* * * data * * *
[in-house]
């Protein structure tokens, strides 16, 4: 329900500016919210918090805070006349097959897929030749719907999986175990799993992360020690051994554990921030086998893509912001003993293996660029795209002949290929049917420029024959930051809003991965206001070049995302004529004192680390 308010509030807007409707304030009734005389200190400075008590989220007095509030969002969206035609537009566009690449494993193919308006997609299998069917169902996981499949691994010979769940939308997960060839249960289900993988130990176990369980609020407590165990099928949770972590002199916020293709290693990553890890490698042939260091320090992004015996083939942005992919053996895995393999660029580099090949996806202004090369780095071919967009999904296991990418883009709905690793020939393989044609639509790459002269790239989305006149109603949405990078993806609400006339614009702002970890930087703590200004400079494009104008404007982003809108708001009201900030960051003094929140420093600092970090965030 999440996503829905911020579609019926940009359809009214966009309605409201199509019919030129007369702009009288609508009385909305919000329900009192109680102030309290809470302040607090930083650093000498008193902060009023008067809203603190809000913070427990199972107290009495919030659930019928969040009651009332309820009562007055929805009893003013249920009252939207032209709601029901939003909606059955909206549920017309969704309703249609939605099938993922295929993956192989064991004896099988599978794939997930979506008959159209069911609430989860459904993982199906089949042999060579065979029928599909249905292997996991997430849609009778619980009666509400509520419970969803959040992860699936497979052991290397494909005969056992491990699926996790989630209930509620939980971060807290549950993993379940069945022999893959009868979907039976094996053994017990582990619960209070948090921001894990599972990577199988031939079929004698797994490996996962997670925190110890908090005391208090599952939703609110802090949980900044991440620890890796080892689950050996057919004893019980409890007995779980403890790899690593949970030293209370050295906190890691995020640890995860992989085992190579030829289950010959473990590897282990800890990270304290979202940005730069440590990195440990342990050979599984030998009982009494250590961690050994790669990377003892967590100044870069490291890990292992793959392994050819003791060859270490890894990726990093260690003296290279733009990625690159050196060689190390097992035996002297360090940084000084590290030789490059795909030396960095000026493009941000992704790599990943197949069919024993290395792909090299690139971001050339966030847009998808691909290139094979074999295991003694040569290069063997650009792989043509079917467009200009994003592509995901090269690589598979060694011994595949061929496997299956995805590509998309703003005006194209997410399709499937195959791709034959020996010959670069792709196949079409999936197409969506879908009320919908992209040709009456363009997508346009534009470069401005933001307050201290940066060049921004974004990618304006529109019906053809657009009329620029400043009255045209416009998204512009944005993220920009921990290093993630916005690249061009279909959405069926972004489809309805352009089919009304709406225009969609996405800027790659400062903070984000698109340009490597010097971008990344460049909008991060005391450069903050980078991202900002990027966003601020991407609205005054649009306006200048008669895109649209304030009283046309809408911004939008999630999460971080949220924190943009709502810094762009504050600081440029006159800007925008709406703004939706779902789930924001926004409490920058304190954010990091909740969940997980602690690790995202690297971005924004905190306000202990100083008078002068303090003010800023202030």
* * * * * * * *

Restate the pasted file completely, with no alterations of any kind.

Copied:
[in-house]
């Protein structure tokens, strides 16, 4: 329900500016919210918090805070006349097959897929030749719907999986175990799993992360020690051994554990921030086998893509912001003993293996660029795209002949290929049917420029024959930051809003991965206001070049995302004529004192680390 308010509030807007409707304030009734005389200190400075008590989220007095509030969002969206035609537009566009690449494993193919308006997609299998069917169902996981499949691994010979769940939308997960060839249960289900993988130990176990369980609020407590165990099928949770972590002199916020293709290693990553890890490698042939260091320090992004015996083939942005992919053996895995393999660029580099090949996806202004090369780095071919967009999904296991990418883009709905690793020939393989044609639509790459002269790239989305006149109603949405990078993806609400006339614009702002970890930087703590200004400079494009104008404007982003809108708001009201900030960051003094929140420093600092970090965030 999440996503829905911020579609019926940009359809009214966009309605409201199509019919030129007369702009009288609508009385909305919000329900009192109680102030309290809470302040607090930083650093000498008193902060009023008067809203603190809000913070427990199972107290009495919030659930019928969040009651009332309820009562007055929805009893003013249920009252939207032209709601029901939003909606059955909206549920017309969704309703249609939605099938993922295929993956192989064991004896099988599978794939997930979506008959159209069911609430989860459904993982199906089949042999060579065979029928599909249905292997996991997430849609009778619980009666509400509520419970969803959040992860699936497979052991290397494909005969056992491990699926996790989630209930509620939980971060807290549950993993379940069945022999893959009868979907039976094996053994017990582990619960209070948090921001894990599972990577199988031939079929004698797994490996996962997670925190110890908090005391208090599952939703609110802090949980900044991440620890890796080892689950050996057919004893019980409890007995779980403890790899690593949970030293209370050295906190890691995020640890995860992989085992190579030829289950010959473990590897282990800890990270304290979202940005730069440590990195440990342990050979599984030998009982009494250590961690050994790669990377003892967590100044870069490291890990292992793959392994050819003791060859270490890894990726990093260690003296290279733009990625690159050196060689190390097992035996002297360090940084000084590290030789490059795909030396960095000026493009941000992704790599990943197949069919024993290395792909090299690139971001050339966030847009998808691909290139094979074999295991003694040569290069063997650009792989043509079917467009200009994003592509995901090269690589598979060694011994595949061929496997299956995805590509998309703003005006194209997410399709499937195959791709034959020996010959670069792709196949079409999936197409969506879908009320919908992209040709009456363009997508346009534009470069401005933001307050201290940066060049921004974004990618304006529109019906053809657009009329620029400043009255045209416009998204512009944005993220920009921990290093993630916005690249061009279909959405069926972004489809309805352009089919009304709406225009969609996405800027790659400062903070984000698109340009490597010097971008990344460049909008991060005391450069903050980078991202900002990027966003601020991407609205005054649009306006200048008669895109649209304030009283046309809408911004939008999630999460971080949220924190943009709502810094762009504050600081440029006159800007925008709406703004939706779902789930924001926004409490920058304190954010990091909740969940997980602690690790995202690297971005924004905190306000202990100083008078002068303090003010800023202030």